Freelancing: Will You Join The Revolution or Be a Slave Until Retirement?


The landscape of the workplace is experiencing a paradigm shift. Back in the day, you were told to:

  1. Go to College.
  2. Get a Degree.
  3. Work in a Company 8 hours a day, 5 days a week for the rest of your adult life.
  4. Retire at 65, get your retirement check and enjoy life to the fullest.

Doesn’t this sound contradictory to you? Logic dictates that it is: You should be enjoying life in your prime, not wasting away like sheep as a corporate slave for eight hours a day or more until you’re all bent and graying at the temples.

There’s no doubt that retirees are having a blast on cruise ships and trips to Europe. The whole “to the fullest” line was meant to be subjective, and no disrespect to older folks was ever intended. But life and enjoyment are different when you’re young, full of spunk and 20 feet tall. It’s a tragedy that most people will spend the prime of their lives working for money and not making their money work for them.

Digital Nomadism

Ever since we entered the digital age, things have sped up considerably. No one ever thought that working from home or remote would even be a possibility, and it was even frowned upon as being lazy or unambitious. Now, the stigma of remote work has been shot down and thrown out with authority.

Freelancing has changed the workplace landscape and ushered in a new economy hinged on getting work done – fast and cheap. Gone were the days that company stability and benefits were the first things workers looked for in a company when they applied for a job.

Now, workers are looking for companies that allow remote work. It could be single mothers (or fathers) who need to stay home for child care. Students looking to have extra cash. Retirees who want to stay active and even people from the unemployed sector who are just praying for a break to get back on their feet.

Today’s workplace is all about flexibility and freedom. Freelancers work anywhere from 5 hours to 40 hours a week, and it all depends on them. They control what jobs they take and what hours they need to work, freeing them from the rigid schedules of the corporate world.

Outsourced Code

Software companies used to hire an army of coders and testers to make great software free of bugs. Now, sites like Topcoder allow companies to outsource some of their software projects to a guerilla force of more than 300,000 coders registered on the site. This eases the pressure of hiring top notch coders and keeping them happy.

The same software company can then go ahead and outsource their projects to testers so they can find the bugs and crush it before release. Sites like offer complete test automation services for corporations who don’t have the budget to hire and keep full time testers on their payroll.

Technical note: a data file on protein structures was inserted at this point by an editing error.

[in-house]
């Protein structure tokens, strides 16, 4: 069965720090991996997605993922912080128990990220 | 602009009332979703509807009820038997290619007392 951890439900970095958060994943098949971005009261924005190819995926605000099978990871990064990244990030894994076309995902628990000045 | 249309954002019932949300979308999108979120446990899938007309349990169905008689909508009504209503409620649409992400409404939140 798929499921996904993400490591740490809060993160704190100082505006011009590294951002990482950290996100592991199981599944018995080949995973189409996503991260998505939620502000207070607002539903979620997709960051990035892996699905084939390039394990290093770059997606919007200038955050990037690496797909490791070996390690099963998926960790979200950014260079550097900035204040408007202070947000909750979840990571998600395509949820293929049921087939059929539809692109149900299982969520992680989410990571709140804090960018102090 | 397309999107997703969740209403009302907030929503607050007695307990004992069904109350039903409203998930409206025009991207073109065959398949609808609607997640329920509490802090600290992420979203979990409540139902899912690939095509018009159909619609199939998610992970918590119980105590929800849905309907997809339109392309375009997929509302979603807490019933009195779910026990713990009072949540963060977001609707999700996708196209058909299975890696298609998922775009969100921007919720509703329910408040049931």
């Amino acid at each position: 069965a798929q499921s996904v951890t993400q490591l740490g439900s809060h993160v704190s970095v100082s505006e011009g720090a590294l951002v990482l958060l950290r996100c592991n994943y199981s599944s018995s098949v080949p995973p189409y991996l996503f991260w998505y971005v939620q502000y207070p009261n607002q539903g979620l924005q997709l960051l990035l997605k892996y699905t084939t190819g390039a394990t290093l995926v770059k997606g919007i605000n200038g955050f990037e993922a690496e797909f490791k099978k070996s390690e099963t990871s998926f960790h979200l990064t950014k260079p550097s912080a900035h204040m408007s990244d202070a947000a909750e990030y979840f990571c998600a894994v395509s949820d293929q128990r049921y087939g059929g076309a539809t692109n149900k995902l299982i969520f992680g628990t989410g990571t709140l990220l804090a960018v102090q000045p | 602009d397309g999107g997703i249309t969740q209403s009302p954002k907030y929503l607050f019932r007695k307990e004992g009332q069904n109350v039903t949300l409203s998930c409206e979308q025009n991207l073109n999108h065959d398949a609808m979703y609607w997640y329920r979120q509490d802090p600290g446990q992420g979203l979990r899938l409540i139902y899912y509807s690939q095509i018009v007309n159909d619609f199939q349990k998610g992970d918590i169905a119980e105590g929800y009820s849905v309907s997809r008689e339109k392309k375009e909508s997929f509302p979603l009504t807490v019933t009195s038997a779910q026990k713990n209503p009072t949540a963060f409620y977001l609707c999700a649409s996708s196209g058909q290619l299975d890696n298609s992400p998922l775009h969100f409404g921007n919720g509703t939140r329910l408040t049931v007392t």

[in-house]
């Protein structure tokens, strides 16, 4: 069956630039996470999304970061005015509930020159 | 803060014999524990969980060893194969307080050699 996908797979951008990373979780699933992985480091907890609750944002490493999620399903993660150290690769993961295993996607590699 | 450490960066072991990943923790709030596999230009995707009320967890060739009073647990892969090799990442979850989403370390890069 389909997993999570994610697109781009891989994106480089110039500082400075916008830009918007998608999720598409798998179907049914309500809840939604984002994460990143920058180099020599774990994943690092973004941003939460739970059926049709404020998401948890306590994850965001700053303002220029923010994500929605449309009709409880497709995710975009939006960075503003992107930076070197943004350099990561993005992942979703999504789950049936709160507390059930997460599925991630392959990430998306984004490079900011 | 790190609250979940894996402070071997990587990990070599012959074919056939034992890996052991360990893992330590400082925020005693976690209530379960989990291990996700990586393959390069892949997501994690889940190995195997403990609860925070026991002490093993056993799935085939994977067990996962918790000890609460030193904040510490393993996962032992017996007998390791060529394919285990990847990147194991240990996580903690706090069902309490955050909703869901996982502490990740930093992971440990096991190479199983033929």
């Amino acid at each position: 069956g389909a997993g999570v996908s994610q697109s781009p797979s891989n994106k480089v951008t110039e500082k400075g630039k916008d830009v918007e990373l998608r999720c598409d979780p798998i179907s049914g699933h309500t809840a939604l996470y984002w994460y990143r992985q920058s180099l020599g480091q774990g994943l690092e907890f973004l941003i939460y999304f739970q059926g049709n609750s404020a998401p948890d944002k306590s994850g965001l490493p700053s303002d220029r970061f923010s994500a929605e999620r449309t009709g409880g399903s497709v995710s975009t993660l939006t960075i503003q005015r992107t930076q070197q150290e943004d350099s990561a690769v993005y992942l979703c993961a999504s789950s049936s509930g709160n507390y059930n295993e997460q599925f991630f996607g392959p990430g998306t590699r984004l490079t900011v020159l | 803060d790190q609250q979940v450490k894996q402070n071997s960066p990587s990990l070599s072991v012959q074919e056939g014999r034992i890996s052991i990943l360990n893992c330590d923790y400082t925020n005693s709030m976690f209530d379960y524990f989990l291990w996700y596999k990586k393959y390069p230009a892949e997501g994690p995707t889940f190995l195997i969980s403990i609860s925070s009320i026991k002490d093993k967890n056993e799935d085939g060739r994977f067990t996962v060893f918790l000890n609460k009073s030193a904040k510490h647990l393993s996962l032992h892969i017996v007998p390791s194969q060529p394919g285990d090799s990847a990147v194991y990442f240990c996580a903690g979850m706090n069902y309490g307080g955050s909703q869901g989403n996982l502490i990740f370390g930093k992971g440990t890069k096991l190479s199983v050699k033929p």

An App for Everything

Whatever you need, there seems to be an app for it, and behind the app are young entrepreneurs making it happen because they believe in the freelancing model and are taking advantage of its popularity. It’s never been easier to connect with a plumber or a driver near you with apps such as Handy and Uber.

Want flowers delivered or someone to pick up your dirty laundry? No problem! There’s an app for everything. Grocery delivery, house cleaning services, lawyers and even doctors that make house calls are available by clicking an app.

The Risks of the Revolution

The only problem here is oversight, because there is none. There’s a real risk of someone losing a job because the client gave it to another freelancer with cheaper rates. Although it’s a dick move, many people still do it. There’s a wide gap between what a skilled freelancer in India charges versus a skilled freelancer from North America or Europe.

This gap is also dangerous because it lowers the average compensation a freelancer may get if a lot of people offer jobs below market value. Writers suffer the most, with some clients only paying $1 or less for 100 words. If you’re a talented writer from Canada for example, you can face tough competition from international writers with the same skills you have, but come cheap.

Before We Go

It’s imperative that freelancers learn how to market themselves and create lasting relationships with their clients. This will ensure a steady stream of income and not losing out on poachers who offer cheaper rates. Are you ready for the workplace revolution? Who’s side will you be on? Let us know!

About Carson Derrow

My name is Carson Derrow I'm an entrepreneur, professional blogger, and marketer from Arkansas. I've been writing for startups and small businesses since 2012. I share the latest business news, tools, resources, and marketing tips to help startups and small businesses to grow their business.

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